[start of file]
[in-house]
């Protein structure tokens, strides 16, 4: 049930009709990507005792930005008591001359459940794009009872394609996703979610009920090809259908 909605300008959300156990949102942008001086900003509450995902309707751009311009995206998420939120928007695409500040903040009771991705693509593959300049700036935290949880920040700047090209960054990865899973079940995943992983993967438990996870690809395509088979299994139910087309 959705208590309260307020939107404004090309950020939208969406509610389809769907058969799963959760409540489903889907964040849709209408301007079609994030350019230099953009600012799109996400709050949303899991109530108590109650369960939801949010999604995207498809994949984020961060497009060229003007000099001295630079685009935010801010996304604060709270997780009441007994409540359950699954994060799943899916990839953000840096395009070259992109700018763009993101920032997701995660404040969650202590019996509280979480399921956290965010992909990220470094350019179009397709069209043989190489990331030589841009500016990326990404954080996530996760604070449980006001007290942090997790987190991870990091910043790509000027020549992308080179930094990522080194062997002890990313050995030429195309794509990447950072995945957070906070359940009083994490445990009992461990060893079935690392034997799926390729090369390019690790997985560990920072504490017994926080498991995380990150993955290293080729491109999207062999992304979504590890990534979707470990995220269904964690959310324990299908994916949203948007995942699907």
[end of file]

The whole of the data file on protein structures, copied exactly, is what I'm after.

[in-house]
């Protein structure tokens, strides 16, 4: 049930009709990507005792930005008591001359459940794009009872394609996703979610009920090809259908 909605300008959300156990949102942008001086900003509450995902309707751009311009995206998420939120928007695409500040903040009771991705693509593959300049700036935290949880920040700047090209960054990865899973079940995943992983993967438990996870690809395509088979299994139910087309 959705208590309260307020939107404004090309950020939208969406509610389809769907058969799963959760409540489903889907964040849709209408301007079609994030350019230099953009600012799109996400709050949303899991109530108590109650369960939801949010999604995207498809994949984020961060497009060229003007000099001295630079685009935010801010996304604060709270997780009441007994409540359950699954994060799943899916990839953000840096395009070259992109700018763009993101920032997701995660404040969650202590019996509280979480399921956290965010992909990220470094350019179009397709069209043989190489990331030589841009500016990326990404954080996530996760604070449980006001007290942090997790987190991870990091910043790509000027020549992308080179930094990522080194062997002890990313050995030429195309794509990447950072995945957070906070359940009083994490445990009992461990060893079935690392034997799926390729090369390019690790997985560990920072504490017994926080498991995380990150993955290293080729491109999207062999992304979504590890990534979707470990995220269904964690959310324990299908994916949203948007995942699907």